We leave Boston today to travel to Vermont but before we do that let me tell you about last night’s ball game, Boston Red Sox versus Oakland.

We toyed with the idea of getting a taxi to Fenway Park as it seemed a lot easier than walking to the station and working out how to buy tickets. Our last experience of train travel was when we wanted to travel from New Jersey into New York City to go and see Ground Zero. Now we are quite intelligent folk and as some of you will agree, I’m quite a techie (Sandra that is, not Si, no tittering from anyone thank you!) but it really was a bit of a nightmare. We had to purchase them from a machine that really didn’t speak English, I think it had been imported from the planet Krypton! Anyway, we had to enlist the help of a very pleasant guard who explained it all to us. It wasn’t possible to buy return tickets, had to be singles. Alas, I ended up using the inbound ticket to travel outbound, the guard on the train didn’t notice and I was lucky that the inbound train guard didn’t either! Duh!

Anyway, I digress …………. last night’s ticket purchases was extremely easy, even though it was from a machine and only cost us $11.00 for two returns to travel anywhere. Now that’s what I call cheap. So we jump on board, packed like sardines in a can (we’ll never complain about the London Underground again!) and off we shoot to Fenway Park.

It was a great game and the Boston Red Sox won by 11-1. The whole thing about baseball is that it’s such a family event. Everyone having a great time. There’s no swearing and shouting of abuse like we have at football (soccer for our US followers) matches. At football, once the game starts everyone is concentrated purely on the game. No-one speaks or usually moves until half-time whereas at baseball there’s people on the move all the time but not in a distracting way. There are dozens and dozens of snack vendors going up and down the isles selling hot dogs, pizza, peanuts, candy floss and drinks. No need to go hungry or thirsty there.

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First Ball! Can you spot it? Not bad considering I took it on my iPhone!

 

They were having a special event last night in aid of children’s cancer and they had families affected who came on to the pitch.

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We had great seats just up from behind the batter. We were under cover and there was also a fine net so that no-one would get hit with the ball if it came behind. Sadly, there was a very small area where the net was not attached to the roof and we couldn’t believe it when a ball came through that small space and hit an elderly gentleman on the head! 😱 🤕 He had a little cut but seemed okay, the medics however insisted he went out with them to be checked over. He was very reluctant to go though and miss the game.

All in all a great experience. 👍

As we needed to go to the Post Office this morning and it was just along from the Paramount Cafe we decided we would go in there again for breakfast. As we entered the waiter welcomed us back which was a nice touch. Another great breakfast consumed, Si had the Avocado Surprise while I just had scrambled eggs on toast.

Just one side note regarding Boston ….. we were told this morning that there were gangs of young men on Boston Common last night with guns and one was critically injured!!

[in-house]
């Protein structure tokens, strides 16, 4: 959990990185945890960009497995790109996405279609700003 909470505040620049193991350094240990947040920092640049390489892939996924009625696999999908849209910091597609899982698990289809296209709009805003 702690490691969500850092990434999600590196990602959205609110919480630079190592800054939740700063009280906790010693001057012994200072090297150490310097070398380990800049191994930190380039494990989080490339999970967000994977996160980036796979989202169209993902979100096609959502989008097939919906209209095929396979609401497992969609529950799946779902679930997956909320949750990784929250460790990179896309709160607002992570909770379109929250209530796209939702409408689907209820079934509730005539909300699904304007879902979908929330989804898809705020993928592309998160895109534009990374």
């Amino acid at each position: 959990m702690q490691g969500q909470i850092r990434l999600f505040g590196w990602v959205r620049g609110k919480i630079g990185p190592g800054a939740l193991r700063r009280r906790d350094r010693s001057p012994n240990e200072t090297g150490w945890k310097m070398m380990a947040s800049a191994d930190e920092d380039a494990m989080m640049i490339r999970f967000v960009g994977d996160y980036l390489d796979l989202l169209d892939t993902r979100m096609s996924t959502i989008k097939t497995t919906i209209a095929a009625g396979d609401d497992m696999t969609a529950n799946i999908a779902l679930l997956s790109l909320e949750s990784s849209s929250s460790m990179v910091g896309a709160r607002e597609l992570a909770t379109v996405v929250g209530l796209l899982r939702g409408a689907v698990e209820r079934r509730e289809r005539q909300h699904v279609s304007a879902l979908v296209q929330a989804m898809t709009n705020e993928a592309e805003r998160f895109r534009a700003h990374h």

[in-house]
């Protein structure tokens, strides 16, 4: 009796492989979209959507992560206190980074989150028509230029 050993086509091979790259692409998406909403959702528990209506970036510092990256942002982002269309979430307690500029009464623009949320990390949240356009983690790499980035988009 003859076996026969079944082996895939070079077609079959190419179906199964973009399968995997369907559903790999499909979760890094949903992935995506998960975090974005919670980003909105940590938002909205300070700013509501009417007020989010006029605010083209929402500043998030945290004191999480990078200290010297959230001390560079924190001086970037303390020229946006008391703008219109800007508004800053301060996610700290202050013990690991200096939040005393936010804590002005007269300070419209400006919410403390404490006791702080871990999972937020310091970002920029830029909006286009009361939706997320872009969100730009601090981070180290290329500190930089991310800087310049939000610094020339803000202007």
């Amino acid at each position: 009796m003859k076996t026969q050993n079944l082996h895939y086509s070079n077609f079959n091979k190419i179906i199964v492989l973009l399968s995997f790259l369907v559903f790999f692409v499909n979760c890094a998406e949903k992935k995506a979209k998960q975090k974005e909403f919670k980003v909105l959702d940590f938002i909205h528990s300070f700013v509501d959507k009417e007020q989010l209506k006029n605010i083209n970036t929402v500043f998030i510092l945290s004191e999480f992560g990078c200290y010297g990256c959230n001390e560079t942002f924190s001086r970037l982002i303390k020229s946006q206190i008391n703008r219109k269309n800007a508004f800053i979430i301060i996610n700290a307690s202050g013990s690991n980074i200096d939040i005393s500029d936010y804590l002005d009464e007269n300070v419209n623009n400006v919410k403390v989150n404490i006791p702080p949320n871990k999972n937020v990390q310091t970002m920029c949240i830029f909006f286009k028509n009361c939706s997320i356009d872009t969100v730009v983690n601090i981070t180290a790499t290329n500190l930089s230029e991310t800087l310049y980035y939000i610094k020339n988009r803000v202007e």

Now, onwards to Vermont!

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Sadly, didn’t see any!

It was a lovely three-hour drive to where we are staying, in Taftsville, just outside Woodstock, at the Apple Butter Inn. An 1850’s farmhouse bed and breakfast and our hosts are Jill and Don together with Ginger a Cavalier King Charles Spaniel.

The B&B is absolutely lovely. We are in the King David room and it even has a sleeping porch all screened in so that we can sit there in comfort with a nice glass of wine and some cheese. In fact, Si’s already been down the road to the little local store and purchased said items! 😀

As we had arrived rather too early for check-in we decided to go into Woodstock to take a look around. It must be at least 20 years since we were last there. It’s a wonderful little town with those gorgeous little shops that are always full of things we can’t possibly live without!!

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There are a couple of lovely covered bridges locally that have been restored to their former glory.

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On the drive into the B&B we crossed over the Ottauquechee River with its covered bridge and waterfall. Next to it stands a building that for centuries served as a woollen mill and is now home to Simon Pearce Glass and The Mill restaurant. We are booked there for dinner this evening. We are told no-one who eats there is ever disappointed! I shall report back later this evening on our experience. In the meantime, this is the setting!

Well, we’ve returned from The Mill at Simon Pearce and what a find that turned out to be. It was voted one of “America’s Most Romantic Restaurants” and we could see why, everything was magnificent. We were advised to book early and turn up about ten minutes ahead of time as we wanted a table by the window and it’s first, come first served. We did as we were told and bingo, we had the best seat in the house.

Best Table In The House

We may go back tomorrow evening. We both started with mashed avocado and lump crab on toast then Si had the fillet mignon and on a lady’s recommendation who eats there regularly, I had horseradish crusted cod, it was magnifico!! We shared Bakewell Tart to finish and the waiter was keen to know what we thought of their English pudding. We reassured him that it could easily have been made ‘back home’ so that pleased him.

For those who follow Si’s daily intake, here’s tonights!

Si's steak

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Quechee Weir at sunset

Well, it’s been a long old day one way and another so it’s off to bed we go. Tomorrow we continue our tour of Vermont!

Night everyone! 😴

PS: Note for Sue P ……………. the gin and tonic lip balm is working a treat! 😘